WWII vets named grand marshals of Kennett Square Memorial Day Parade

21st Century Media photo by Chris Barber An Army tank leads the parade of many military vehicles in last year’s Memorial Day Parade.
21st Century Media photo by Chris Barber A Marine color guard marches up along the parade route in Kennett Square in last year’s parade.

KENNETT SQUARE — Bill Taylor, the chairman of the Kennett Square Memorial Day Parade, has named three World War II veterans as grand marshals of this year’s event.

Pat Moran of Kennett Square joined the U.S. Navy on Dec. 3, 1943. His basic training was completed in Samson, New York. He was then shipped to New Orleans, Louisiana, on LCT852. He went to Halifax, Nova Scotia, and sent overseas to England on D-Day afternoon to Utah Beach. He returned to the United State in the spring of 1945 and was transferred back to Bainbridge, Massachusetts, and discharged in June, 1946.

Ray Kegg joined the Army Signal Corps on Nov. 2, 1942 and served in the radio station of Asmara, Eritrea, until the war ended. He was discharged on June 2, 1946. He was a radio operator. He copied messages between Germany and Japan in code and sent them to Washington, D.C., to have them decoded.

William “Dusty” Rhodes enlisted on Feb. 19 1942. He completed basic training at Newport, Rhode Island, He was sent to join warfare PBY Air Squadron as a radio operator. He flew on patrols searching and reporting German submarines in the North Atlantic from Newfoundland along the east coast of the United States to Colombia, South America. He was stationed in Newfoundland, New York, Key West, Cuba, Coco Solo Island and Colombia. He was dischaarged on Dec. 14, 1945.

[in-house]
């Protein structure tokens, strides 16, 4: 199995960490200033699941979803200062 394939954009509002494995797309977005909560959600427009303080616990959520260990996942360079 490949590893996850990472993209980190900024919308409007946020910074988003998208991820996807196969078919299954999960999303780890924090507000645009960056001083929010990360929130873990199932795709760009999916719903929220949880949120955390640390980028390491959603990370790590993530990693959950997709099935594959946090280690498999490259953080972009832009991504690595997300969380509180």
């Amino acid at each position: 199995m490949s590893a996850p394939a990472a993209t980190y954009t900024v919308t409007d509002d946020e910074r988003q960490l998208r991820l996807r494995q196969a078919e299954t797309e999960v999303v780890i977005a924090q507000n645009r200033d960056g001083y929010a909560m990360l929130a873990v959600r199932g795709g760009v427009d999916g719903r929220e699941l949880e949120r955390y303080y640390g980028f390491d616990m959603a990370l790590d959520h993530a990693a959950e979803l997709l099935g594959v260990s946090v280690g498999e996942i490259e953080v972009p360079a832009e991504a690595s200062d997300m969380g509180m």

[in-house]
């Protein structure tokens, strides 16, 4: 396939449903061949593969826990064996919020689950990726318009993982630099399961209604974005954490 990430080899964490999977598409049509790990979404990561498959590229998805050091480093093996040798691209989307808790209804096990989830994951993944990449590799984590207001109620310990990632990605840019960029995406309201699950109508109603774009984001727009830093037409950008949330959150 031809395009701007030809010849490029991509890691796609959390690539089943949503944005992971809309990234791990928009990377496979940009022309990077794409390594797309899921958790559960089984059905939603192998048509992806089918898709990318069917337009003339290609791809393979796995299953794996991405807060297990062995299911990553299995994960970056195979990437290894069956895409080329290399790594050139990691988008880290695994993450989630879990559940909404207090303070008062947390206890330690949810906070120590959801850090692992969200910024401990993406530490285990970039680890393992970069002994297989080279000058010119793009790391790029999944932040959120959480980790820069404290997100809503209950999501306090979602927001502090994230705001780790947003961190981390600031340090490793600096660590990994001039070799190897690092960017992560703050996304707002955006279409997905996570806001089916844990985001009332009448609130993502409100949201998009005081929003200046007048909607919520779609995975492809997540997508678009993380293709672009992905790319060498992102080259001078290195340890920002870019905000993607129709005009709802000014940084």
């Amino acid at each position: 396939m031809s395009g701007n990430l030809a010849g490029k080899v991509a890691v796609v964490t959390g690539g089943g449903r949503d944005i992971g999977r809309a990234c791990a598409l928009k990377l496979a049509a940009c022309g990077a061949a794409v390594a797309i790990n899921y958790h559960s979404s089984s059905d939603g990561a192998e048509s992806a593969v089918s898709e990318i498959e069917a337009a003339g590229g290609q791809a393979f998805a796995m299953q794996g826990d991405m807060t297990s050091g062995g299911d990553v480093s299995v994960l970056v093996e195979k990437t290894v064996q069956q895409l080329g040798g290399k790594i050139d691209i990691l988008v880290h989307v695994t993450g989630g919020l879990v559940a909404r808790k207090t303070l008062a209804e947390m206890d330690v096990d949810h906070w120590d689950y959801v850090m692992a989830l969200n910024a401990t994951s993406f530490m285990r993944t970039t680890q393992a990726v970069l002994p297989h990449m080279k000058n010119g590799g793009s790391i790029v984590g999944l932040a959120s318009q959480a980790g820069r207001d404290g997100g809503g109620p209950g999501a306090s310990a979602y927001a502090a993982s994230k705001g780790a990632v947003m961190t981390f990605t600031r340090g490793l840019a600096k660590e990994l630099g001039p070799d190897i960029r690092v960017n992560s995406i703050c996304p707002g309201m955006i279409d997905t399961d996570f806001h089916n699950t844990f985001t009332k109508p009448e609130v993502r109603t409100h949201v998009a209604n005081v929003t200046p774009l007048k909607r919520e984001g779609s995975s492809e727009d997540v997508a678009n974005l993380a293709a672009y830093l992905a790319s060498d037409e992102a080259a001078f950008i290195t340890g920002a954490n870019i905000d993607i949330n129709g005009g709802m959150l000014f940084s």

This year’s parade will be held on Monday, May 26, at 10 a.m.

The marchers will leave Kennett High School and proceed from South Street to South Union Street. They will turn right on Cypress Streeet to South Broad Street, then march north to State Street. When they reach North Union Street, thy will turn right and go to the cemetery for a memorial service and 21-gun salute.

Taylor said the parade, which usually takes more than an hour, will be equally long this year. He said there will be plenty plenty of military vehicles, Native American marchers, the Ferko String Band and much more.

About the Author

Chris Barber

Chris Barber is the editor of the Avon Grove Sun. She was previously southern bureau chief of the Daily Local News and editor of the Kennett Paper, earning honors in writing and photography. Reach the author at agsun@kennettpaper.com .